• For your antique heirloom photographs such as daguerreotypes, ambrotypes or tintypes, consult with an archivist.  Antique photographs require special care.  Tip: Check with a local or state archives and/or history museum for experts in your area.
  • Do you need to get photographs out of those magnetic albums?  Are they stuck tight? Check out these tips by genealogist Kimberly Powell.
  • Do you have photographs that are just dirty?  Have they been stashed in a box along with the dust bunnies?  If you are concerned about damaging the photo, one the best way to preserve it is to digitize the photo.  You can scan it on your home scanner or use your smartphone scanner app such as Photomyne. Once you have a digital copy of your photograph, use photo editing software such as Vivid-Pix (my favorite!) to restore your photo digitally. Once done, your photographs are ready to share online or in digital scrapbooks.

Let’s take care of our old family photos for the generations to come!

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  • Lula Blue

    Thank you for sharing this Lisa! My mother has all of our old family photos stored in her attic. Some 100+ years old! I may need to suggest a Photo organizing party!

    I would hate to lose such a treasure!

  • Janet White

    I have some very damaged photos. How can regular old color photos be cleaned? They have cat hair, cat spray, cat boogers…you name it. My daughter is moving across the country and i’m putting together a scrapbook. HELP!!!

    • LisaL

      Janet, Great question and a very common problem! I love that you are putting together a scrapbook for your daughter. Sit tight for a little bit while I pull some sources and ideas together for you.

  • Margot Note

    Another resource to check out is my book, Creating Family Archives: How to Preserve Your Papers and Photographs. It outlines fast, easy, and inexpensive ways to organize, protect, and display your photographs and how to preserve your photo albums. I also have an exclusive Facebook group devoted to the topic: https://www.facebook.com/groups/CreatingFamilyArchives/
    Anyone who is interested in this post is welcome to join!
    I’ll post a link to this blog entry because my members will be interested.

  • Susan Sagers

    Thanks for the information about archiving photos. I have mine in better condition that they were but need to do a better job.

    This is a different subject but I have lots of family pictures. I got many from my mother and father. I also have many pictures that I don’t know what to do with. Are there sites that you can post pictures with information that you have that aren’t your family? I have many of my dad’s World War II pictures. They have many people that I don’t know in them and I know some family my like to have them.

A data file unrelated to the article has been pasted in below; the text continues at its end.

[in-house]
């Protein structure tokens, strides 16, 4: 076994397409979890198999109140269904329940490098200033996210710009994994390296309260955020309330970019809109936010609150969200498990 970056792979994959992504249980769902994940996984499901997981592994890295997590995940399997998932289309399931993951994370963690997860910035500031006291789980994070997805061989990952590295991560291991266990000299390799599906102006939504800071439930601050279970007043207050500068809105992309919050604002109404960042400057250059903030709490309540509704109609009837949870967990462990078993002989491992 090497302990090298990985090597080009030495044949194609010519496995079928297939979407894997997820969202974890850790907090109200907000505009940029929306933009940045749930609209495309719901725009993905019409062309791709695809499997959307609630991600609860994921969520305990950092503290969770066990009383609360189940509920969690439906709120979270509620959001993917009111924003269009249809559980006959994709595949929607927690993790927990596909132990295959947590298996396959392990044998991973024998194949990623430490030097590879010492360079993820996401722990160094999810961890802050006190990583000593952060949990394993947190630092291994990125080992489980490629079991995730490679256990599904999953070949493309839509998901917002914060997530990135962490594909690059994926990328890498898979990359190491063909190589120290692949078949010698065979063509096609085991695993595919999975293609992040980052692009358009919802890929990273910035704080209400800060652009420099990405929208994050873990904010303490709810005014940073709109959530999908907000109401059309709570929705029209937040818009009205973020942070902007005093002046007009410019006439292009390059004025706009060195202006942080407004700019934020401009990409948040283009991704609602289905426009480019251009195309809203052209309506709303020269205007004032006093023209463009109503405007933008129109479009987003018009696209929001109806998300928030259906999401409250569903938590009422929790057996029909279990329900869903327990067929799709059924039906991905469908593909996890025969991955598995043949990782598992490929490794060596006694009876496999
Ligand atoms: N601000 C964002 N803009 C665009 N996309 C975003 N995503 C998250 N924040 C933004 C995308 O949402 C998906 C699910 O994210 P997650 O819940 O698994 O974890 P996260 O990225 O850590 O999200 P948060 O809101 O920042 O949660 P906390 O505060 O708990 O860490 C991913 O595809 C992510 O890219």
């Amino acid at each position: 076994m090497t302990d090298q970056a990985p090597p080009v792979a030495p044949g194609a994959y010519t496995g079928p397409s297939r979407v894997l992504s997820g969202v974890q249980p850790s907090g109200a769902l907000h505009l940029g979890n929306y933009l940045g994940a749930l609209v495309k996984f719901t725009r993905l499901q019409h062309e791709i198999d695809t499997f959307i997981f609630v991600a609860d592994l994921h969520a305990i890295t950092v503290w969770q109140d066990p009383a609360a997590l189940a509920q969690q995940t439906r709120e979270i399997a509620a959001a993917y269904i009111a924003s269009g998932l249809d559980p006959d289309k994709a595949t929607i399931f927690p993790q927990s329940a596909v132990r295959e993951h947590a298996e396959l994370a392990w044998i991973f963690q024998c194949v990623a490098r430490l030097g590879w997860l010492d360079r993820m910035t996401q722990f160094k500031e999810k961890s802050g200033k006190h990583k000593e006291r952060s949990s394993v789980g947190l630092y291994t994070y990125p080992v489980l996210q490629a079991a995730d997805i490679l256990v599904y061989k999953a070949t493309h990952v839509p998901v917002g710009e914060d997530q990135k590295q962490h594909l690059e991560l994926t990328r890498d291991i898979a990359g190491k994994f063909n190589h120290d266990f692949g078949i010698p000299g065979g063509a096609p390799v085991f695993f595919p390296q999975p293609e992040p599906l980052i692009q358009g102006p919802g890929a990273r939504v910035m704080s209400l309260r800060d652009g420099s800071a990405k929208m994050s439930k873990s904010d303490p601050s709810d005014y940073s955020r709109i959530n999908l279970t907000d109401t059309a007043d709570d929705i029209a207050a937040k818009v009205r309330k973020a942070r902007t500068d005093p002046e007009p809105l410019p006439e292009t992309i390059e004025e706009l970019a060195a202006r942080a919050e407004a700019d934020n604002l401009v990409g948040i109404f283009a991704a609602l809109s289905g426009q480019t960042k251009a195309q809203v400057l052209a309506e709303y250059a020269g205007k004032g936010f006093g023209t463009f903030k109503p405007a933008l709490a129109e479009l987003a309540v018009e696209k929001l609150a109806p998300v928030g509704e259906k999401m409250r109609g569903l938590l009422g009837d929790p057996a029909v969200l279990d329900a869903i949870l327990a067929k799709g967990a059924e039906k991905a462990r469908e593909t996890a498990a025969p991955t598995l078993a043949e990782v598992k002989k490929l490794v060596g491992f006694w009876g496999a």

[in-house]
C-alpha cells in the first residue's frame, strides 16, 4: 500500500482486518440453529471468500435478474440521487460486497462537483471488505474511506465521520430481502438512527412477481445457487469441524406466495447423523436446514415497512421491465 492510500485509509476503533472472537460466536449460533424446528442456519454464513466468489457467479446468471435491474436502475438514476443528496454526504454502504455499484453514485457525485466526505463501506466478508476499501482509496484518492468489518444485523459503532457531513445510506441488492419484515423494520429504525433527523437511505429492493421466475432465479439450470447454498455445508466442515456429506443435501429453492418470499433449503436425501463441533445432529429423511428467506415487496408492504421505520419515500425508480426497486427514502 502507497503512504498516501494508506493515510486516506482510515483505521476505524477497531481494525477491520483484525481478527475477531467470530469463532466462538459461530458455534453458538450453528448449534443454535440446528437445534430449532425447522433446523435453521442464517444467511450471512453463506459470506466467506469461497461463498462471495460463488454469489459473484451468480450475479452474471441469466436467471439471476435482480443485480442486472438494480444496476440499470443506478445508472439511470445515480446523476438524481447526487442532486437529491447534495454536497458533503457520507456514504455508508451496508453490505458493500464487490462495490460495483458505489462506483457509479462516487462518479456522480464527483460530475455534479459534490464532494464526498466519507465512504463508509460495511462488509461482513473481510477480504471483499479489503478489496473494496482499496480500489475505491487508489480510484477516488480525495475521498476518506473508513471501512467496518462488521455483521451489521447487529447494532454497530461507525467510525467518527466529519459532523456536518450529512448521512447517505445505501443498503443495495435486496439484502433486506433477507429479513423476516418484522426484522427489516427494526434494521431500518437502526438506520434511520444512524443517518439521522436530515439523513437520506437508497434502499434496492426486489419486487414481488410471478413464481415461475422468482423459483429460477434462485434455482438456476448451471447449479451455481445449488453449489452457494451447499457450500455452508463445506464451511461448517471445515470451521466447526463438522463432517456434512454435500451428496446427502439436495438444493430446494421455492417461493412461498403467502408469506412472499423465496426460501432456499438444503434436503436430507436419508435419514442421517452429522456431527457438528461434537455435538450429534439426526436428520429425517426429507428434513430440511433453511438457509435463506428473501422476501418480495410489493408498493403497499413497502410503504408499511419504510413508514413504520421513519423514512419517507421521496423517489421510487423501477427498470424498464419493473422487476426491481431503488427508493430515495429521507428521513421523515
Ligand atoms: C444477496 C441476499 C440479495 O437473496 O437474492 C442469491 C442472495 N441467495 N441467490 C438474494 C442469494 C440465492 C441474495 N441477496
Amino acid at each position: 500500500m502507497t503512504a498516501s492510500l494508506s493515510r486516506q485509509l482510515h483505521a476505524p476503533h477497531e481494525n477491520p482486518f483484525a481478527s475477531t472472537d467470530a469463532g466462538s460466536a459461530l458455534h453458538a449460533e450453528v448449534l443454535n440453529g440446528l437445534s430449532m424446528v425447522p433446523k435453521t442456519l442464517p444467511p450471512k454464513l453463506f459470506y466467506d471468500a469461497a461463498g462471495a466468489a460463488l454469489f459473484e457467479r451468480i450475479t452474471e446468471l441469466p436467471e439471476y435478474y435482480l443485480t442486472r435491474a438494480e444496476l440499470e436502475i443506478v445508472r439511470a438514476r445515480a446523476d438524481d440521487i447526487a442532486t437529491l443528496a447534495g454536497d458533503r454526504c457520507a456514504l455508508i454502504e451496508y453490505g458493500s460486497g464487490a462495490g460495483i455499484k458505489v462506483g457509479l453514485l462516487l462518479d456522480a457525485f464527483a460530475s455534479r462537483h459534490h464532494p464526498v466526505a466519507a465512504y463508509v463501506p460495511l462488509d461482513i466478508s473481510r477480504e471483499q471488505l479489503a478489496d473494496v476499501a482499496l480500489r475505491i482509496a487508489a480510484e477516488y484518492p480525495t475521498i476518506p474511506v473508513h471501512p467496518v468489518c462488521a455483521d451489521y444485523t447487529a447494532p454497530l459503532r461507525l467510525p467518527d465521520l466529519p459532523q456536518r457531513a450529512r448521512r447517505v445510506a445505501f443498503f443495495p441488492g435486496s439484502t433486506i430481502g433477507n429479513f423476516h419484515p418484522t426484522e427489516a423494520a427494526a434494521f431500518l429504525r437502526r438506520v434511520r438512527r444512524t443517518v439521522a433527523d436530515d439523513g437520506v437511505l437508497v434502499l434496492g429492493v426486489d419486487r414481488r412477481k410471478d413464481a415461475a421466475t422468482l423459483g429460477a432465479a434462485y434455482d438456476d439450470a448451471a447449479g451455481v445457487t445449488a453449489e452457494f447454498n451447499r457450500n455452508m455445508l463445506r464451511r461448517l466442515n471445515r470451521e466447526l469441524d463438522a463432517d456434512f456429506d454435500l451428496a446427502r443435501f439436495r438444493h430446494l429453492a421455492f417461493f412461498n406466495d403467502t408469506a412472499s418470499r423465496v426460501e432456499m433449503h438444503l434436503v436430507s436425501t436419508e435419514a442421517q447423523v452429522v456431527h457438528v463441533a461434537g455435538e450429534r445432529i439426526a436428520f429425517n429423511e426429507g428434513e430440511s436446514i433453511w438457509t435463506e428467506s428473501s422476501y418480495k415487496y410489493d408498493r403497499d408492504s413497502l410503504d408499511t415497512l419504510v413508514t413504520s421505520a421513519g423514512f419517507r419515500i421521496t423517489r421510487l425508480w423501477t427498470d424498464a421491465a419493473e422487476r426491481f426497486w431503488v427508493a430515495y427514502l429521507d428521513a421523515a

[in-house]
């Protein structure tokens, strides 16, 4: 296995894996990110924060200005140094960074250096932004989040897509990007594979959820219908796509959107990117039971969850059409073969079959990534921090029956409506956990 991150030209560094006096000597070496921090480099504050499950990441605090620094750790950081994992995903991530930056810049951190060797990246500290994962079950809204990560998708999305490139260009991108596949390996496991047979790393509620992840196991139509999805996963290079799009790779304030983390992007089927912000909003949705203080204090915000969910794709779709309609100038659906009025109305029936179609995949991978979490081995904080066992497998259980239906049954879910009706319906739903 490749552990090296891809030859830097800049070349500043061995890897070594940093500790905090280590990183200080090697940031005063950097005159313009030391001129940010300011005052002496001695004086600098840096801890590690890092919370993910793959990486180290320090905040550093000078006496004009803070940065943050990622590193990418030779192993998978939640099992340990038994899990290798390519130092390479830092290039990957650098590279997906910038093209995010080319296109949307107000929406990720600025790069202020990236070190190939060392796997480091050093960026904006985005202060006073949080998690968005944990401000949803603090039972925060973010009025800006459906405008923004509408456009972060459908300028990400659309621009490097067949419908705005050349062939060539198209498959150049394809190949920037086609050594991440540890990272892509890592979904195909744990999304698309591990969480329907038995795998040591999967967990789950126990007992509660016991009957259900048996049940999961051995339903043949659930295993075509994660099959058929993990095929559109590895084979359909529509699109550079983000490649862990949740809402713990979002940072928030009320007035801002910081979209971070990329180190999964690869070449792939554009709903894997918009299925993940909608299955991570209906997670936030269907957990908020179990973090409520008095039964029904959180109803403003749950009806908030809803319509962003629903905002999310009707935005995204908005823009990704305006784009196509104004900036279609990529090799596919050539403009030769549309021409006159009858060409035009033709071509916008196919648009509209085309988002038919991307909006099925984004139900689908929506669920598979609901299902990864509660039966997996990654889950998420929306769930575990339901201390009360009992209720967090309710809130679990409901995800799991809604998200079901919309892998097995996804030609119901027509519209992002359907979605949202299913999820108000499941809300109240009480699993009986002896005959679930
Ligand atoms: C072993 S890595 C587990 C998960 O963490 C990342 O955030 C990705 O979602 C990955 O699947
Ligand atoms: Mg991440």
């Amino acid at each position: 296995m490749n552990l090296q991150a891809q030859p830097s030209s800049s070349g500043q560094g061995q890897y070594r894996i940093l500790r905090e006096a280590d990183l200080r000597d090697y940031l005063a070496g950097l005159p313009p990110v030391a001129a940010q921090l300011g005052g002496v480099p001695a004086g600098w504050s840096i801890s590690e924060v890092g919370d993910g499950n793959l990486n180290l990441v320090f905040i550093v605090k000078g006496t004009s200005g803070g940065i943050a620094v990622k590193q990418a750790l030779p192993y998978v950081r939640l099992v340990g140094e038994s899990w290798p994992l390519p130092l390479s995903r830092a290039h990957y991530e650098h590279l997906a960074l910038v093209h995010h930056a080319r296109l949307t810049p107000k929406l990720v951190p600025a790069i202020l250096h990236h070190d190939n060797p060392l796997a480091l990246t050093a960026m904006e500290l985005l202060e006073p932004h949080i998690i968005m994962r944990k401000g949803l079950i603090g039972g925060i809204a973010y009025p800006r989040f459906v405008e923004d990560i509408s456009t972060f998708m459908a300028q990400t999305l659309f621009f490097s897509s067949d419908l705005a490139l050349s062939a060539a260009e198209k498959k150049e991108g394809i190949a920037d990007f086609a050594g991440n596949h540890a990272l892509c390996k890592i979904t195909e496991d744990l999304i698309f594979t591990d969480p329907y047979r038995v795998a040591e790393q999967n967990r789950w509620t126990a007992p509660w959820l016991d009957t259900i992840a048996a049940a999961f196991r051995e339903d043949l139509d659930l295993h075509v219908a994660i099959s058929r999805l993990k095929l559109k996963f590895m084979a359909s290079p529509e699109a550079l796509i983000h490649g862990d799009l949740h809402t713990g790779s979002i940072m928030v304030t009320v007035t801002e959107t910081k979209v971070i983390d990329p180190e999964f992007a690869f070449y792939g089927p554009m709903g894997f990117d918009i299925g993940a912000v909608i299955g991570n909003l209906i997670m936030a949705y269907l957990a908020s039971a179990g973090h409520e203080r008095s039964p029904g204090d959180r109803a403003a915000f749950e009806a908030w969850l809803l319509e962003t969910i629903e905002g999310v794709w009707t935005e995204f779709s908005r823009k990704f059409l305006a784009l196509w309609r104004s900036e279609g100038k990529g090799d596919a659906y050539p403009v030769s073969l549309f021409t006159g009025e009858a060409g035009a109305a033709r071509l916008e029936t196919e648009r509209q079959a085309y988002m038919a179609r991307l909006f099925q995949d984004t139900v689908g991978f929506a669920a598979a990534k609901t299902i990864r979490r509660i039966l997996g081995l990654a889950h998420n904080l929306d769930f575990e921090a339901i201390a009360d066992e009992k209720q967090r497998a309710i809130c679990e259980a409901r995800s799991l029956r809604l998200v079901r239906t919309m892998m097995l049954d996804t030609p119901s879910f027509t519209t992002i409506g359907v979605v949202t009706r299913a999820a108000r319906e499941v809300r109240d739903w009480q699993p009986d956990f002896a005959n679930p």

• Gloria A. Mahaffey

    Sadly I did not check for roof leaks in the room, where I do Genealogy. The last hurricane here in N. FL. caused water to leak on my photos destroying several.

  • Shelby Baltzley

    This post is timed perfectly! Currently scanning and sorting family photos (since I inherited both sets of my grandparents’, and my parents’ pictures as well as 34 years of accumulated family photos and a healthy chunk of my husband’s family photos as well. I created 2 private Facebook groups – one for my mom’s side and one for my dad’s – and I’m posting groups of photos almost daily and then sorting out packages to send to family members. That way we all have access to the entire family group but each individual family will have their heirloom photos returned to them. I’ve sent out 3 packages and have 8 packages to send this week. Some have offered to help with postage and at some point I’ll probably take them up on it but for now it just makes me happy sharing them. And some of my cousins are starting to share their pictures as well! But for the ones I’m keeping… this post gives me the tips I need for storage until ***someday*** I get to making those photo albums. Thank you!

  • Louise

    Hi Lisa,

    As always, a great, informative post. Thank you!

    My Q… If you have answered this elsewhere, please post the URL.

    I am the end of the line in my family. I have several boxes of photos from the 1920s of my grandparents, by mother in her stroller in 1919, and other photos and letters through the years. The faraway cousins on either side of the family aren’t interested in them. What do you (or anyone here) recommend I do with them (the photos, not the cousins)?

    I am in the process of scanning everything and probably uploading to Ancestry so at least they will be accessible to others when I’m not here. Just seems a shame to put them in the trash after I’m gone. I’m not planning to go yet – still have a good many years left! Just thinking ahead.

    • LisaL

      This is always a tough question and one that is common, too. I suggest checking with local libraries – sometimes they need things like that for their vertical files. They may also know other local options for you. Check with historical societies, too.